caused by cutting taxes while boosting spending.
Davis notes how the increased defense budget money is allocated will
determine how beneficial it is for the economy. "The money spent
on a military pay increase would be a positive influence on the economy,
because the personnel will turn around and spend those dollars, but
expenditures on high tech weapons would not be as beneficial. A relative
few defense contractors would benefit from that." Davis can be
reached at 404-727-0109.
OTHER EMORY EXPERTS AVAILABLE INCLUDE THE FOLLOWING
* On the Economy:
President Bush is addressing a nation that realizes its economic fate
is increasingly tied to the international situation. Global marketing
strategist Jagdish Sheth can comment about the president's strategies
mesh on both the economic and international fronts. He can be reached
at 404-727-7603 or Jagdish_Sheth@bus.emory.edu.
The president will make his economic stimulus package and job creation
a central feature of his talk to the nation. Emory economist Hashem
Dezhbakhsh can comment on whether the president's plan packs the punch
the nation needs to pull itself out its economic slump. Dezhbakhsh (pronounced
DEZ-bosh) can be reached at 404-727-4679 or email@example.com.
* On Bush as the Nations Moral Leader:
Religious faith in the public arena has taken on new prominence in the
days since the terrorist attacks. President Bush has made clear on many
occasions what his religious faith means to him in facing the challenges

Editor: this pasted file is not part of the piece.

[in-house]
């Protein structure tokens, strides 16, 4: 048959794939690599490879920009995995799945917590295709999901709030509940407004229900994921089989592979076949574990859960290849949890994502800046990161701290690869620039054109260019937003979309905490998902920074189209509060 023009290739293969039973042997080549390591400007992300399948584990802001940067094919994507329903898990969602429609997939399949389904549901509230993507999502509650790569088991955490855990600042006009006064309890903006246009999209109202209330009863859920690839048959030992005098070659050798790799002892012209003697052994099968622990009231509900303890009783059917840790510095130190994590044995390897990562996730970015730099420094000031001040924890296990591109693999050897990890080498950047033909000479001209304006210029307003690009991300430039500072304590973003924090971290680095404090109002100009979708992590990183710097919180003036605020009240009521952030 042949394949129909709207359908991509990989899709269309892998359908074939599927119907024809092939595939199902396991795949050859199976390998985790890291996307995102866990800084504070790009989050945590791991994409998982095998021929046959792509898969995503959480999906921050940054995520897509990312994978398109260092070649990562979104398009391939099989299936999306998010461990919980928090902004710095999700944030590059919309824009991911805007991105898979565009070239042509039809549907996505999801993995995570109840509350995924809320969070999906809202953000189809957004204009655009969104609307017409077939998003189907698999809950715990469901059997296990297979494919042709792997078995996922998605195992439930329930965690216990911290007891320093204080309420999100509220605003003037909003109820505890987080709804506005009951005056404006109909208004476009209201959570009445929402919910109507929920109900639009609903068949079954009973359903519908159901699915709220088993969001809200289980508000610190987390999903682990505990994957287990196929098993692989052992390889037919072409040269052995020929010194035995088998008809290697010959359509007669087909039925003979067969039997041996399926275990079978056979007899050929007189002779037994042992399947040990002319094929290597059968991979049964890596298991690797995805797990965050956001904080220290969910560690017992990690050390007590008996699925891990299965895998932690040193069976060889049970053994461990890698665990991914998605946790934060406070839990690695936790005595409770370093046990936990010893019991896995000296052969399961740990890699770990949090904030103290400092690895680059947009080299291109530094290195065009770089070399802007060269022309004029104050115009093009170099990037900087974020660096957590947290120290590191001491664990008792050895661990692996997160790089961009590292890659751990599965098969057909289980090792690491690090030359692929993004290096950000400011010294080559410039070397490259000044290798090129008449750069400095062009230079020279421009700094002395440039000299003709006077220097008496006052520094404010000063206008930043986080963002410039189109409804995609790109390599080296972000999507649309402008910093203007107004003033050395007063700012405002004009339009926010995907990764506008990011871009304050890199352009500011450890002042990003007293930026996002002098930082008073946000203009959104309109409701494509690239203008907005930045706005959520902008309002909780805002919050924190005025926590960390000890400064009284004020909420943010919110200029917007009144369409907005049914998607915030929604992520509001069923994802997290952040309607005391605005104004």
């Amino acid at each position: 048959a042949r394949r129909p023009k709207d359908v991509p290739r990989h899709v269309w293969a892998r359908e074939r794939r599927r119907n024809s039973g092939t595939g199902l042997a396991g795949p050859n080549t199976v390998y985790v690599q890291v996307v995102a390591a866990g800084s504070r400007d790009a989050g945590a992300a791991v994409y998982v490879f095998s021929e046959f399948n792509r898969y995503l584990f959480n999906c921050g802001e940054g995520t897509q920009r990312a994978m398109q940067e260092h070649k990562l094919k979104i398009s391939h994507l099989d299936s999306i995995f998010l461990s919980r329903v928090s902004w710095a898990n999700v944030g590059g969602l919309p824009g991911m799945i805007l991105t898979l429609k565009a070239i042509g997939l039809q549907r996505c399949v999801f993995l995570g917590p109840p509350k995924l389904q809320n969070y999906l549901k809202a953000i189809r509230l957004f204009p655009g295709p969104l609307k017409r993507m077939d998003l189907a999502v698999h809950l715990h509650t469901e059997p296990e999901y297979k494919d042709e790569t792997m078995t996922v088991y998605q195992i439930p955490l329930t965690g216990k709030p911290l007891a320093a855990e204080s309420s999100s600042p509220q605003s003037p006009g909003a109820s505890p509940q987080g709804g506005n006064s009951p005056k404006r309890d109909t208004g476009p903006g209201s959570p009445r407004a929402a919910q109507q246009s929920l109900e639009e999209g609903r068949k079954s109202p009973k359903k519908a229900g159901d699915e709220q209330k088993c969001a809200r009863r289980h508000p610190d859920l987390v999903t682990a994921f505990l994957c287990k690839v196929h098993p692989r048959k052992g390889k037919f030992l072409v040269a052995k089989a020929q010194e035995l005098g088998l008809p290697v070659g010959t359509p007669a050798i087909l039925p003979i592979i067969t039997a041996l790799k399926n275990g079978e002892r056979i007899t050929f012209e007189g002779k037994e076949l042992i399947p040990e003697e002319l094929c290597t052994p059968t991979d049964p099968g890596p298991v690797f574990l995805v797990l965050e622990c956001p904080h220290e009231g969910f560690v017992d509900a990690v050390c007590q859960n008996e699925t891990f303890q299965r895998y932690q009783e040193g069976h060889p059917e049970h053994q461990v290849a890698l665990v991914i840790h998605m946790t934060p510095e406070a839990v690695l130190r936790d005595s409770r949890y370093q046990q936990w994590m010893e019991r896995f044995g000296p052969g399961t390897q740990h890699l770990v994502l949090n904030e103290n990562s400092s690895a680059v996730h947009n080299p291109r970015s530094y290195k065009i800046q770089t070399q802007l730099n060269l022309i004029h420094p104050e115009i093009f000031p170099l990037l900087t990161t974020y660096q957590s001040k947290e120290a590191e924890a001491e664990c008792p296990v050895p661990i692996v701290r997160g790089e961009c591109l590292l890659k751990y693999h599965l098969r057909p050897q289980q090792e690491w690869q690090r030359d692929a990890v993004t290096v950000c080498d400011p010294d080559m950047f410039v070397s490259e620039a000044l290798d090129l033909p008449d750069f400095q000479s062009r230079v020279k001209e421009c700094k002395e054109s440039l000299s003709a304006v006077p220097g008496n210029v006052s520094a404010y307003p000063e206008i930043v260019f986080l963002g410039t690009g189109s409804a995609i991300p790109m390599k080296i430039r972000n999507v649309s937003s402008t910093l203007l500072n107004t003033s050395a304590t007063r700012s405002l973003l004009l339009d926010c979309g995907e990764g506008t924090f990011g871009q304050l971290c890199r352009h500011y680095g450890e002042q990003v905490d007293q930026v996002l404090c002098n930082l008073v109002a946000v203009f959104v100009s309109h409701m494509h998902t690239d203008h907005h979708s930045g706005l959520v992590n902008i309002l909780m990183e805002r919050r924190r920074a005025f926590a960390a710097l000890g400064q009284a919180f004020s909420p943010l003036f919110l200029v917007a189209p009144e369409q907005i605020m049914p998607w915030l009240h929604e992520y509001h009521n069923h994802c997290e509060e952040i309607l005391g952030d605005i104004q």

of leading the nation. Candler School of Theology's Thomas G. Long,
named by Newsweek Magazine as one of the nation's top preachers, is
available to discuss how the president's faith intersects with his role
as "chief communicator" to the nation. Long can be reached
at 404-727-5144 w or firstname.lastname@example.org.
* On the War Effort:
Political scientist Dan Reiter, author of the forthcoming book, "Democracies
at War," argues that democracies wage war differently from the
way dictators or one-party states enter conflicts. He is available to
talk about the president's state of the union comments on the war on
terrorism. Reiter can be reached at 404-727-0111 or email@example.com.
* On Bush as "Chief Communicator":
Management communications experts Sherron Bienvenu and Molly Epstein
lecture widely on communications styles and strategies. They are available
to discuss the president's communications credibility, how he demonstrates
his concern, his knowledge, his power and his confidence, both verbally
and non-verbally. Bienvenu is available at 404-727-0437 or Sherron_Bienvenu@bus.emory.edu.
Epstein is at 404-727-6715 or Molly_Epstein@bus.emory.edu.
* On Healthcare
Kenneth E. Thorpe, Ph.D., of Emory's Rollins School of Public Health,
can discuss issues related to Medicare reform, prescription drugs for
the elderly, and access to health care by the uninsured that could come
up in Bush's address. Thorpe was deputy assistant secretary for health
policy in the U.S. Department of Health and Human Services during the
Clinton administration. In this capacity, he coordinated all financial
estimates and program impacts of president Clinton's health care reform
proposals Thorpe can be reached at 404-727-3373.